went small again with Giannis at the 5 were also a big reason the
home team was able to secure the victory.
“Yeah, got to do a better job on the 50/50 balls,” Giannis said.
“There was one possession where we gave them three open threes.
Wasn't able to get the rebound. I think we were like down six or
something. It was a big shot. Just got to do a better job
rebounding the ball. And it's tough, it's tough, going small and
like switching up, and then I've got to get my butt back and help
my team to get the rebounds. But we're going to hopefully move
forward, we're going to do a better job of that.”
“Definitely [have to] run down those long rebounds, loose
balls,” Middleton said. “They had several. Late in that fourth
quarter, they scored each and every time. Even if they missed that
second attempt, they still got it back and hit a mid-range or a
three. We do that, it could be a totally different ballgame.”
There’s another saying that proves true in the NBA: It’s a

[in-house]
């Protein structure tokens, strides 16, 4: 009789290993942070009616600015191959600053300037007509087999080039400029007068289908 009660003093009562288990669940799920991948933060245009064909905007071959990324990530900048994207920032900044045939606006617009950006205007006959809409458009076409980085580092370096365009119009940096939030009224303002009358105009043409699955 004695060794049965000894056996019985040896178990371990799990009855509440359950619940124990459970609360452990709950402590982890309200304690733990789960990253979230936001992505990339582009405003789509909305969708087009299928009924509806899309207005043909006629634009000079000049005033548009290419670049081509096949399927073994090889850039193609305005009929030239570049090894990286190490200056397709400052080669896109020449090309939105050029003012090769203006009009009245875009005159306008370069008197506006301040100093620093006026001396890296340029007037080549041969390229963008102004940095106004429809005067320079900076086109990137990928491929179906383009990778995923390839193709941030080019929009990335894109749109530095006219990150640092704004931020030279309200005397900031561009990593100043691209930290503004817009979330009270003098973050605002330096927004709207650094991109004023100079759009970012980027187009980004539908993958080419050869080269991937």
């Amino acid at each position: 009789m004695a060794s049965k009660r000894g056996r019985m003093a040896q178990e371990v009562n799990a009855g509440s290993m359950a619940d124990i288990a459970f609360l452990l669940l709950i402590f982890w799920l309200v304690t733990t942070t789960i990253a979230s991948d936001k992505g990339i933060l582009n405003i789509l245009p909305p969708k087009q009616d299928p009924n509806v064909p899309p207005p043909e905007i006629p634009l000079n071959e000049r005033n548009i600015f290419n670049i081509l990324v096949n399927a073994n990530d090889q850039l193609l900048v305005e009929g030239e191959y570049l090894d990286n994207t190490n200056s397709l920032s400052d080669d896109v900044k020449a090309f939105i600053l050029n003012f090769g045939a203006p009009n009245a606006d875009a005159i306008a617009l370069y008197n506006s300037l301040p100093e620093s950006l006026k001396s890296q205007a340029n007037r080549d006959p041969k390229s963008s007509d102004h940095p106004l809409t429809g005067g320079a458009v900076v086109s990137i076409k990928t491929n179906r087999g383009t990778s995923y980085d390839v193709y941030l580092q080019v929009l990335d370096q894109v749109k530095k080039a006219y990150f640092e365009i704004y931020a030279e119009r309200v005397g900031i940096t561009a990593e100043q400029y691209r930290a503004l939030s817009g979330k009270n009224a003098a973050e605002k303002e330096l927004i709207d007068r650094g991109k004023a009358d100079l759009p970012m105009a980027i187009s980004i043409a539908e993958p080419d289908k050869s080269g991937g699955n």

make-or-miss league, and the Bucks did not live up to cashing in on
their looks. There were more missed layups, perplexing early
attempts in the shot clock and a lack of rhythm and continuity,
specifically when it came to Middleton and Holiday. Milwaukee’s
Achilles heel in this postseason has been a lack of trust and a
shortage of passing. The team saw it work in the first quarter with
off-ball cuts and open-lane drives early on that led to 20
first-quarter points in the paint. And still, the Bucks reverted
back to the same bad habits in the next 36 minutes.
Holiday knew he had to be aggressive from the tip for Milwaukee
following his poor shooting night in Game 1, and he showed that
with a ton of field goal attempts. The problem was, not many of
those shots fell.
“I think we had a lot of open shots that we didn't make,”
Holiday said. “I know me personally, there were a couple layups
there that I usually make that kind of rimmed in and out. Had some
good looks... I think I did a good job of being aggressive,